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Kong Kosmos Helmet


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The Kong Kosmos helmet might be our new favorite multi-purpose helmet (since most of our "ski" helmets are actually climbing helmets). While it's not the lightest around (385g for a S/M) it certainly has the functional know-how to back up the beef. The adjustment strap sits really low on your noggin' and provides a secure wrap all the way around your head. A single button operates the chin strap for on the spot customization even with cold hands. The vents on the Kong are what make it unique. 2 small openings near the front of the helmet collect moving air and direct it along the surface of the helmet until it reaches a larger internal vent where it is then circulated down to your head and out the back. The covers protect the vents from snow, pine needles, dandruff, and bugs, while still circulating air through the helmet.

  • Dual CE and UIAA Certifications for downhill skiing and climbing.
  • Ratcheting shoe buckle style chin strap is easy to operate with one hand.
  • Polycarbonate shell minimizes rotational forces caused during a fall or rock strike.
  • Secure front and rear headlamp clips securely clip your headlamp in the front and rear.
  • Dressing like King Kong while wearing this helmet will cause a black hole.
convert to ounces
382g [S/M]
452g [L/XL]
Certifications CE 1077 (alpine skiing)
EN 12492 (climbing)
Specs Verified Yes
Materials Polycarbonate with a carbon finish.
Skimo Co Says
Usage You name it.
Notes Low riding adjustment strap makes for an impressively secure fit.
Bottom Line A surprising blend of fit, weight, ventilation, and Italian-ness for a great price.
Compare to other Helmets

Questions & Reviews

Question from Brad
I wear a 7 1/4 hat size. That puts my head size at the upper limit of the S/M size. Should I go with that or the L/XL size?
Answer from Zak M
Hey Brad, you are really close to being in between sizes but I would say you would want to potentially stick with the S/M size. You still have at least a bit of room going from your hat size to Kong's size chart which should be enough room for a thin hat.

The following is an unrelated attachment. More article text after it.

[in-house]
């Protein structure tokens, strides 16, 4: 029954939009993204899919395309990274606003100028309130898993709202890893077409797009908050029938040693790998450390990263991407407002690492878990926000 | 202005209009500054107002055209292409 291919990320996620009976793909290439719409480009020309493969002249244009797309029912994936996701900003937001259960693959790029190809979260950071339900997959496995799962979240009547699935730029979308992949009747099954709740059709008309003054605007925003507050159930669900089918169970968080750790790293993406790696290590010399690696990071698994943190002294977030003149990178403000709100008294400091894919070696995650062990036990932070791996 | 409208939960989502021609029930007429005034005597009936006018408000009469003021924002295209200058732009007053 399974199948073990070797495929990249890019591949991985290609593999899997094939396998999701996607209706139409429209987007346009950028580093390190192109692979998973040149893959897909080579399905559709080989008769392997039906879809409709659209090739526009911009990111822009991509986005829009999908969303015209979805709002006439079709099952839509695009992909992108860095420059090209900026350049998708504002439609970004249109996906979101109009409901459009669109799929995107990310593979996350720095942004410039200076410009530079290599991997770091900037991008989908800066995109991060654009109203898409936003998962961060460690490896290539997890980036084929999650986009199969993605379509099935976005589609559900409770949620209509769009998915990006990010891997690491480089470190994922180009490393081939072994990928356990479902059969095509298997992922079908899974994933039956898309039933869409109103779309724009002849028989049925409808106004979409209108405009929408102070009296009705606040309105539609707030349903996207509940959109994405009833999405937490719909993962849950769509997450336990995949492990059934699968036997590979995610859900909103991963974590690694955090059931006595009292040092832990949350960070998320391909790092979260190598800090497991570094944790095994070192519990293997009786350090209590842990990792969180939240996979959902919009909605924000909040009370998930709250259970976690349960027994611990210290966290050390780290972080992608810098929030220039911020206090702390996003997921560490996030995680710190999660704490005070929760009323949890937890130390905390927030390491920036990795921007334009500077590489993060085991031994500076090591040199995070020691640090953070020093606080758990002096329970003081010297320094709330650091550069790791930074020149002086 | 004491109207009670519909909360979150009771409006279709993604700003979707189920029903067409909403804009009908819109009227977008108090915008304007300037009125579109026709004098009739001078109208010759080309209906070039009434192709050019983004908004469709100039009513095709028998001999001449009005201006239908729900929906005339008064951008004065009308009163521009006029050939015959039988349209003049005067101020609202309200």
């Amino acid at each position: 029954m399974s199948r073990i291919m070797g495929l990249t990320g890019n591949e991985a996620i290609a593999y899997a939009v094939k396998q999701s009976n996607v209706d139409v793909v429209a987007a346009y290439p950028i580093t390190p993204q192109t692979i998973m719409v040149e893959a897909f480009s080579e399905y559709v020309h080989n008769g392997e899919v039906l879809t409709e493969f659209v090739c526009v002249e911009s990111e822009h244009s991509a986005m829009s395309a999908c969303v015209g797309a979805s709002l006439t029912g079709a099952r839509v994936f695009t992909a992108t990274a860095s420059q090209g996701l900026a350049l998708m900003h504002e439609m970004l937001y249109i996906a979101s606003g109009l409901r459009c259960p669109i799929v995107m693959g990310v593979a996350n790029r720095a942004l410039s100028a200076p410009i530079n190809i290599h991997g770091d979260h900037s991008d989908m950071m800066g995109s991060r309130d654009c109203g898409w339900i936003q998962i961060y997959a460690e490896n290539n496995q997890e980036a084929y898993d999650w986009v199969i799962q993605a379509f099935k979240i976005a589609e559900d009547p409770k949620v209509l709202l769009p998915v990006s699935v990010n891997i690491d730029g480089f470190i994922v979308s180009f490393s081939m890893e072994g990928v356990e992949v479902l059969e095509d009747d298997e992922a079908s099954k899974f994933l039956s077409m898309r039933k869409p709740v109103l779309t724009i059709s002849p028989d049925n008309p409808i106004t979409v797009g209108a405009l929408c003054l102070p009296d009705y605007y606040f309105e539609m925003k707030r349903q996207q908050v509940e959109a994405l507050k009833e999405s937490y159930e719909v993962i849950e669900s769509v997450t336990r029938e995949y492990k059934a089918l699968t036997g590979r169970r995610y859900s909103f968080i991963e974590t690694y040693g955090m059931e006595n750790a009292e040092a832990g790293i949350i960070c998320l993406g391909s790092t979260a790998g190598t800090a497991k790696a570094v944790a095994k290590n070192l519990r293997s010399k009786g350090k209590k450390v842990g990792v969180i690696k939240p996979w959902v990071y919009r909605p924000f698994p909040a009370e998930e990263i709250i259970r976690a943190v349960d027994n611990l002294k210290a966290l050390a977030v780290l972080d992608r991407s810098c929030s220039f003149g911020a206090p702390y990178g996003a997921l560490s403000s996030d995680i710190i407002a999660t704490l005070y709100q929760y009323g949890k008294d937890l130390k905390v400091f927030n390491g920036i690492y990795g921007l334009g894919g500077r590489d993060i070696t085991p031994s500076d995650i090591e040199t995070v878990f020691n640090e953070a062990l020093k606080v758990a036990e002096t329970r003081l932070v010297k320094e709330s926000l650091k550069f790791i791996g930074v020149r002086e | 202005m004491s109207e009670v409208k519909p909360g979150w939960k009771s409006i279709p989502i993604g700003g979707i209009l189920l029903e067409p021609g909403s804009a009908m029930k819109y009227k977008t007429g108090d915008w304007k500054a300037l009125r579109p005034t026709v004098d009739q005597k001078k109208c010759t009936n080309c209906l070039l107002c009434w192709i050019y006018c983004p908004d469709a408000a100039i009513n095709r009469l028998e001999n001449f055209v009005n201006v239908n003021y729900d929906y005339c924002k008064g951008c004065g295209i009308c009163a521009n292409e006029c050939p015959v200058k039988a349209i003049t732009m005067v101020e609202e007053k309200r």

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Question from Kelsey
Which UIAA ratings/certifications does this helmet hold?
Answer from Jeff
Mark, the certifications are above in the specs. And they conform to the new FISI 2017/18 regulations for ski mountaineering competitions.
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Question from Mark
Re: goggle/headlamp clips follow up

Looks like the clips are the plastic hardware screwed into the helmet above and slightly behind the ears, and that the goggle/headlamp strap slides into hardware through slit near back--Correct? Is it easy to get goggle/headlamp strap into the clips while wearing the helmet and with mittens/gloves on?
Answer from TSB
Hi Mark, that's correct about the headlamp-holding hardware (alliteration unintended). I wouldn't say the Kong is particularly well-designed for mitten-wearers, you might want to pre-affix your headlamp before going on such polar excursions.
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Question from Mark
How does this helmet secure ski goggles? Is there hardware to hold the goggle strap in the back...like a ski helmet?